Georgia Marble contends that our decision in Merrills v. Horace Mann Ins. Co., 214 Ga.App. 142, 447 S.E.2d 112 (1994), requires the dismissal of this case.   In Merrills, an insurance company filed a declaratory judgment action in Georgia seeking a determination of its maximum liability after the insured and her family suffered a single vehicle accident.   Following the commencement of the insurer's action, the insured's family sued her and the insurance company in another state, seeking recovery for personal injuries.   We held that the declaratory judgment action should be dismissed because the coverage issues would be resolved in the pending personal injury action.   Id. at 143, 447 S.E.2d 112.   Our decision was grounded in a concern that a ruling in the declaratory judgment action would merely be an advisory opinion and an opportunity for the insurance company to “test the viability of its defenses” in the pending liability action.  Id.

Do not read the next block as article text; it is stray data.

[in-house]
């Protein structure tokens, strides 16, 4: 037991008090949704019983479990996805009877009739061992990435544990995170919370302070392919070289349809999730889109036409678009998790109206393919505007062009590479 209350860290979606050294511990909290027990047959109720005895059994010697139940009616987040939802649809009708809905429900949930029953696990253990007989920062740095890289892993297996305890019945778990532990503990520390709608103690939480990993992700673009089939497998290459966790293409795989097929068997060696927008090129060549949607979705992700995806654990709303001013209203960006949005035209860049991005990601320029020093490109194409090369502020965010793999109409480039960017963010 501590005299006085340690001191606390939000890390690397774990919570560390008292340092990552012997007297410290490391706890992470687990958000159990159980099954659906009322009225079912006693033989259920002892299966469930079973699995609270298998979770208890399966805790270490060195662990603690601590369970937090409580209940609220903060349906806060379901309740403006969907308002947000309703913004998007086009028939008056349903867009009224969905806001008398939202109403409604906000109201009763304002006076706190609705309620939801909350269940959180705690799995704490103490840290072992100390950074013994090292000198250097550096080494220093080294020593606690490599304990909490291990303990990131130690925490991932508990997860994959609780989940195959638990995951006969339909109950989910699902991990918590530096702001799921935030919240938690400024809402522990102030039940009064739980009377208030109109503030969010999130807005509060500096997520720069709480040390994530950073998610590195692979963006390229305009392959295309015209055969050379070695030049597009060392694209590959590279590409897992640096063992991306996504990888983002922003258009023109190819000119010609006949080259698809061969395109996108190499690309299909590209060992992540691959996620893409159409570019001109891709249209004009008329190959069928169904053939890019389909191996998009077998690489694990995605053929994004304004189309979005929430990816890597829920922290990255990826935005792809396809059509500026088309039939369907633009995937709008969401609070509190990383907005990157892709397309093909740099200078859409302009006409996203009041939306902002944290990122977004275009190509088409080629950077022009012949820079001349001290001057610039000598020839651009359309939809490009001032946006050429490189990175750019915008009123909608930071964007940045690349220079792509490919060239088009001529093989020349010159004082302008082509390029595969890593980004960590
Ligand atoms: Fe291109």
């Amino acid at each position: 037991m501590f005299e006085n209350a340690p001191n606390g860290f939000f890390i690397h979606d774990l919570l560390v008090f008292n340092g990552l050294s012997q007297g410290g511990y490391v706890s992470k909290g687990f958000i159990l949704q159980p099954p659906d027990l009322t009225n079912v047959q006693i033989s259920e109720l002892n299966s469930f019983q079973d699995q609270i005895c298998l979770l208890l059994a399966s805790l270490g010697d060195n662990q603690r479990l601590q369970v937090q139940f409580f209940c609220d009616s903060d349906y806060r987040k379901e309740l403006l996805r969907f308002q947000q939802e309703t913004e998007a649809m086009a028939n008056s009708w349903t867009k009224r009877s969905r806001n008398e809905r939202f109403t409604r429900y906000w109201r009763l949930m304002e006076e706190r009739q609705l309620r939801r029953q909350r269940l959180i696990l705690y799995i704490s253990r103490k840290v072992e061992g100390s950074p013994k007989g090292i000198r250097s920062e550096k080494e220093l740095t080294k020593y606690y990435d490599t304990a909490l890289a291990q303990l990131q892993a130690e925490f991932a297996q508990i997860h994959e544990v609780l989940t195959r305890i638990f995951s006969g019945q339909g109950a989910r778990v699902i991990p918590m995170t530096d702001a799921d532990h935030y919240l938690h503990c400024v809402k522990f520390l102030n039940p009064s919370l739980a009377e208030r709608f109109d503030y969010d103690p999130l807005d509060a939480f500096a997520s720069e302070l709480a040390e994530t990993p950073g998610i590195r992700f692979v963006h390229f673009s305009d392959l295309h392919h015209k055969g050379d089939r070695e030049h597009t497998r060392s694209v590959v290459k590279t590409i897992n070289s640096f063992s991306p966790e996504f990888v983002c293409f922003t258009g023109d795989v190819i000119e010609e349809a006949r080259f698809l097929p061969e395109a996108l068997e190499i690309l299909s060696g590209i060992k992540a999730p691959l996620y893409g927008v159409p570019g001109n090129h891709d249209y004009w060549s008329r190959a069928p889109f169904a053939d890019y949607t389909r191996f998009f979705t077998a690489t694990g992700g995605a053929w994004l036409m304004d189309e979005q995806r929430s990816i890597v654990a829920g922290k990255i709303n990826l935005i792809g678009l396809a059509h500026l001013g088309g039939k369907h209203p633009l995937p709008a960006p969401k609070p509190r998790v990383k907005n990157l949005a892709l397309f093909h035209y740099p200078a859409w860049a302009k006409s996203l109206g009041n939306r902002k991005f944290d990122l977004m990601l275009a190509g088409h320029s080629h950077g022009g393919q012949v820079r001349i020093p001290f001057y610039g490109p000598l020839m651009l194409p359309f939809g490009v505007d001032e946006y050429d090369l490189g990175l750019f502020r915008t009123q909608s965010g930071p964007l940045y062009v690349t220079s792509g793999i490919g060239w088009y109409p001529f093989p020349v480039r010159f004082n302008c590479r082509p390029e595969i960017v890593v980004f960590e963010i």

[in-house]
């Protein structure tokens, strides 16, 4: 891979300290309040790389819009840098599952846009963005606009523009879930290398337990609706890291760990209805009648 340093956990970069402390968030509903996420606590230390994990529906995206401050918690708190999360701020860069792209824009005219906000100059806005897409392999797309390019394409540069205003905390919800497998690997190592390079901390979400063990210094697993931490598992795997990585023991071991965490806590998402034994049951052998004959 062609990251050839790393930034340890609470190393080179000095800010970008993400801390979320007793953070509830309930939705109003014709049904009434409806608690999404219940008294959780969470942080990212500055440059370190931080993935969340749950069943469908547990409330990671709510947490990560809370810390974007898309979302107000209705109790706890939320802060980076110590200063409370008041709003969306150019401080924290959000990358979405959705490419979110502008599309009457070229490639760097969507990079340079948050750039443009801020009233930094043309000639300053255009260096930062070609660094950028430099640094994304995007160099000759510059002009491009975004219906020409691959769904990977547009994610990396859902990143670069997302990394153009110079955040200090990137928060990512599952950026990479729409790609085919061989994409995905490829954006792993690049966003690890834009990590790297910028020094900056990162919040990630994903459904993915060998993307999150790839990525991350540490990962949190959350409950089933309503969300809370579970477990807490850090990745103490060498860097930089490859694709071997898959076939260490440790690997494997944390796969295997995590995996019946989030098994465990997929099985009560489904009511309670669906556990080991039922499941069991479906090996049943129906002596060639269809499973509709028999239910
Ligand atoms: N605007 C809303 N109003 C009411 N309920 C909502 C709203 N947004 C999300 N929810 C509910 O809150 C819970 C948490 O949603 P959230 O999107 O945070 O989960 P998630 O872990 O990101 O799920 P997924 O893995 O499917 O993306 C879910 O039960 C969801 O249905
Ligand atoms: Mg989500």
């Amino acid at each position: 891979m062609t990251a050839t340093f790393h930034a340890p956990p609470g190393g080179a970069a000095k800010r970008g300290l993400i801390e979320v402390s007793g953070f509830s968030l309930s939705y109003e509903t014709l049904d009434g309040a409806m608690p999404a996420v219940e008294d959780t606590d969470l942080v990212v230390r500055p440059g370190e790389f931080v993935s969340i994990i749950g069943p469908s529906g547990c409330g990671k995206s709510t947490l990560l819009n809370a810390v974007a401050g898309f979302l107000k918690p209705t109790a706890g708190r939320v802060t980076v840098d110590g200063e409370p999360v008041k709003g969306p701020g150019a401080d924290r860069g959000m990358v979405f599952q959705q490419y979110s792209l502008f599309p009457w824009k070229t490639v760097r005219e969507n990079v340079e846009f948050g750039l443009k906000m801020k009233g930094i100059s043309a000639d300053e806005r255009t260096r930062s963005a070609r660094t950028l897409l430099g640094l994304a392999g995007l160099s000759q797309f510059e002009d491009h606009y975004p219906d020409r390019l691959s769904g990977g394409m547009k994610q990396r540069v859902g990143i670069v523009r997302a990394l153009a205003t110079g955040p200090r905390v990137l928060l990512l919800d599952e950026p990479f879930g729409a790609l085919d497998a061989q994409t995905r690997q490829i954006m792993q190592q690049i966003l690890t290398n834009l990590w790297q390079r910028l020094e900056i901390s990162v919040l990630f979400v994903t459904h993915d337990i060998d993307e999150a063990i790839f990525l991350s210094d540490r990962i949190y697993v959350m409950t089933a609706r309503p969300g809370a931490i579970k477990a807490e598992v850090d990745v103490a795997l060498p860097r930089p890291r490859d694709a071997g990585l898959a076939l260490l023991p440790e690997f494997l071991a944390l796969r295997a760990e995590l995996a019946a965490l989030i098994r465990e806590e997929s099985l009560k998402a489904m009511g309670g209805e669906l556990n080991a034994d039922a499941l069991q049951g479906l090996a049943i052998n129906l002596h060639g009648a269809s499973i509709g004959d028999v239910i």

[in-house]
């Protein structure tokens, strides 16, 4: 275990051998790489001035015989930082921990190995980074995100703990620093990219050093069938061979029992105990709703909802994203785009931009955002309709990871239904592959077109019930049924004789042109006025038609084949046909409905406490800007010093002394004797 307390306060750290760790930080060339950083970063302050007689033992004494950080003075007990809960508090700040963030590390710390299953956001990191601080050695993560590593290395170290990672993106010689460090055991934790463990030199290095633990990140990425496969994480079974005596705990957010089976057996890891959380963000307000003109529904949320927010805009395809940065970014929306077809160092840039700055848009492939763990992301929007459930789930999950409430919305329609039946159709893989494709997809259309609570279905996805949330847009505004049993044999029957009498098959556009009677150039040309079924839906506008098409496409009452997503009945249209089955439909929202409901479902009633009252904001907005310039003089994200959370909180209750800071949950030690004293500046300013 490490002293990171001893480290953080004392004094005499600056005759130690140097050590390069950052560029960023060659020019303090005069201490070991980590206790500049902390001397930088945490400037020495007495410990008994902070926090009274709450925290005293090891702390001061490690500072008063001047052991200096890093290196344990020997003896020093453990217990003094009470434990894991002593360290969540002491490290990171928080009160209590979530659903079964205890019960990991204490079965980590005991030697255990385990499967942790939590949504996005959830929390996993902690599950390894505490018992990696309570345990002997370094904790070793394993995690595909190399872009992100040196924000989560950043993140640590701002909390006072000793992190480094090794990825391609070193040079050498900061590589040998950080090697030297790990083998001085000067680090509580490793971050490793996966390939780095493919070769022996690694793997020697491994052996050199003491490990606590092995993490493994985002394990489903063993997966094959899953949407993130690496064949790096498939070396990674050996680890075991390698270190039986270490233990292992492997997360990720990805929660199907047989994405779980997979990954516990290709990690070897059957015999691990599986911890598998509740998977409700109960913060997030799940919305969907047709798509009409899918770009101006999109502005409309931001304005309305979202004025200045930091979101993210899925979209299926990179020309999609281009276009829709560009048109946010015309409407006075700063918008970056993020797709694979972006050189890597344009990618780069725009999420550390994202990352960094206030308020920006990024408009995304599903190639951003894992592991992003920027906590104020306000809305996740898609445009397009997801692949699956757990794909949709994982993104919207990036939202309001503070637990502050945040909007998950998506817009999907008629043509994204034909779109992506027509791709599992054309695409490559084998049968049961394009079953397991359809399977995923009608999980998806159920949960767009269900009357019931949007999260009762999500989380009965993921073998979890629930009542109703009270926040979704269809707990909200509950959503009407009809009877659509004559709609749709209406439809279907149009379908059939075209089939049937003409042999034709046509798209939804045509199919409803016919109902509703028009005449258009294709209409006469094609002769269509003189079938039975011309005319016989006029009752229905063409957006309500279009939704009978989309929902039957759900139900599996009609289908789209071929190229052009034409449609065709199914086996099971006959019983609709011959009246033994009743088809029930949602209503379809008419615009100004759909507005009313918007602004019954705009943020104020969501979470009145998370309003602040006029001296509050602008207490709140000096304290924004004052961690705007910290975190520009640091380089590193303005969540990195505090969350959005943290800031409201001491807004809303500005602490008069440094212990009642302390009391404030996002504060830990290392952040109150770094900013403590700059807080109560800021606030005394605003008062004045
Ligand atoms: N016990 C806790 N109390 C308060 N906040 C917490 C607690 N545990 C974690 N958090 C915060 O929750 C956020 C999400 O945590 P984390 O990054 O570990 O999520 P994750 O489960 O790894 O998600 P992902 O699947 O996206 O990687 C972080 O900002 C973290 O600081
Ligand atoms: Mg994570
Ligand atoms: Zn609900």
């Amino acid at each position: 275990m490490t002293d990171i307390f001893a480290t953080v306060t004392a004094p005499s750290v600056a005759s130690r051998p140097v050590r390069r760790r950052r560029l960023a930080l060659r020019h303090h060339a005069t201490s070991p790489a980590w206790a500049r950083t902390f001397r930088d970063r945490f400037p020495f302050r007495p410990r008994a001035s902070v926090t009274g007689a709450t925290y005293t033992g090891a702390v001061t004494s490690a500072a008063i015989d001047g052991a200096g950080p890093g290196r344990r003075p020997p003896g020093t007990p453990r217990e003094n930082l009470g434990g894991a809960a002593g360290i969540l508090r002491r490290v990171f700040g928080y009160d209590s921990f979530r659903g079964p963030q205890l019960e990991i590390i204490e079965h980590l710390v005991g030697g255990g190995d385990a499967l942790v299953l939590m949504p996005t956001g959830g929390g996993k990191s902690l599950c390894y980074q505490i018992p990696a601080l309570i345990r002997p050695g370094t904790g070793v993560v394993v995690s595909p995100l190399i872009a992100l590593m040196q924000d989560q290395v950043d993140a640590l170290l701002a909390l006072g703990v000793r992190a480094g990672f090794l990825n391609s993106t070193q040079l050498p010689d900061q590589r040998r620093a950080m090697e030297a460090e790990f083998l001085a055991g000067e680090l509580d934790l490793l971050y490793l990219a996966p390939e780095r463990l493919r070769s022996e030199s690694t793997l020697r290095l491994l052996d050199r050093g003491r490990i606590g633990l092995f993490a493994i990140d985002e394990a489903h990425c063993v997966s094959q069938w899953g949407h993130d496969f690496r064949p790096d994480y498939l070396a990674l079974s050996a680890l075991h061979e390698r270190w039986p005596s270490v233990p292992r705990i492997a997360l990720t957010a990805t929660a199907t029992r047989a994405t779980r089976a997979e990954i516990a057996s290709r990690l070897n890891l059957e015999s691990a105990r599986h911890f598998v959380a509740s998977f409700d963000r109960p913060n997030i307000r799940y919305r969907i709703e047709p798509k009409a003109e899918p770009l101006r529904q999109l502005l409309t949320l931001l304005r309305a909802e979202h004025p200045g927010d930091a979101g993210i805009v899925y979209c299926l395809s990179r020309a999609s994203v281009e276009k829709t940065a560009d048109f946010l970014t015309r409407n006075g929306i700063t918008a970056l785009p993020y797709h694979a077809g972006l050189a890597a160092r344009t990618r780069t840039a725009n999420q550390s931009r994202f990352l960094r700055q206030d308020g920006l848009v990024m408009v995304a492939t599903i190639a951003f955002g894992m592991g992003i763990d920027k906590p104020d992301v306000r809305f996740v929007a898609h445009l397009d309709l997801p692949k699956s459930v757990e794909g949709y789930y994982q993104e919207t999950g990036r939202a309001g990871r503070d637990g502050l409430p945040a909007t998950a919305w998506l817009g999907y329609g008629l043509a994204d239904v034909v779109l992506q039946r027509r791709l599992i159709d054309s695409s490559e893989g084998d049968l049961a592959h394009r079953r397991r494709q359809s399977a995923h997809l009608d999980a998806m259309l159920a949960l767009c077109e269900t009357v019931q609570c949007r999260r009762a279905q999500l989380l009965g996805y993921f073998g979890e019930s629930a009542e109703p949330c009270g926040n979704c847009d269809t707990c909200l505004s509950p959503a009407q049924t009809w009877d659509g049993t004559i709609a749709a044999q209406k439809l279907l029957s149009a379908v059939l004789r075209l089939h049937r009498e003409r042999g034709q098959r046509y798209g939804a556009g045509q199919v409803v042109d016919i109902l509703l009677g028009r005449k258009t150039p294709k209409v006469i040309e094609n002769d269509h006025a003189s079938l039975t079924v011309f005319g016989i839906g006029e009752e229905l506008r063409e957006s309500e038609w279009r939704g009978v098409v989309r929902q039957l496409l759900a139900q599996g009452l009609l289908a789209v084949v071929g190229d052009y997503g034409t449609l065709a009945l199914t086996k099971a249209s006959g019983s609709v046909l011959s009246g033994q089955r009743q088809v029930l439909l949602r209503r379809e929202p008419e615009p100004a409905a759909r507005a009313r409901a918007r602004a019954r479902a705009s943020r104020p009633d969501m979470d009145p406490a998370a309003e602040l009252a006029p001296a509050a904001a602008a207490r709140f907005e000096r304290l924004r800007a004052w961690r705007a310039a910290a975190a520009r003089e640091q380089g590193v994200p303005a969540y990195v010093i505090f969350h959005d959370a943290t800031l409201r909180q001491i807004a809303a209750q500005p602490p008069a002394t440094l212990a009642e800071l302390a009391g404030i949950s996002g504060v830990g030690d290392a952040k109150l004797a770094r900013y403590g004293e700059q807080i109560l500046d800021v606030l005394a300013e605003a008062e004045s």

Merrills does not control this case.   Contrary to Georgia Marble's suggestion, Merrills does not stand for the sweeping proposition that a declaratory judgment action always becomes moot after the filing of a suit for damages related to the same dispute.   In fact, in appropriate circumstances, we have approved the granting of an injunction to restrain the prosecution of a subsequently filed suit for damages.   See Jahncke Svc. v. Dept. of Transp., 137 Ga.App. 179, 223 S.E.2d 228 (1976).   Moreover, the rationale for our ruling in Merrills-the avoidance of advisory opinions-is not present in this case, which involves an actual dispute over Huber's right to enter the property in question.   Dismissing Huber's action would contravene the purpose of the declaratory judgment statute, which is “to give additional protection to persons who may become involved in an actual justiciable controversy, in that they differ between themselves as to what their rights are.”  Shippen v. Folsom, 200 Ga. 58, 68(1), 35 S.E.2d 915 (1945).   Under the circumstances, we are unable to conclude that Huber's appeal is moot.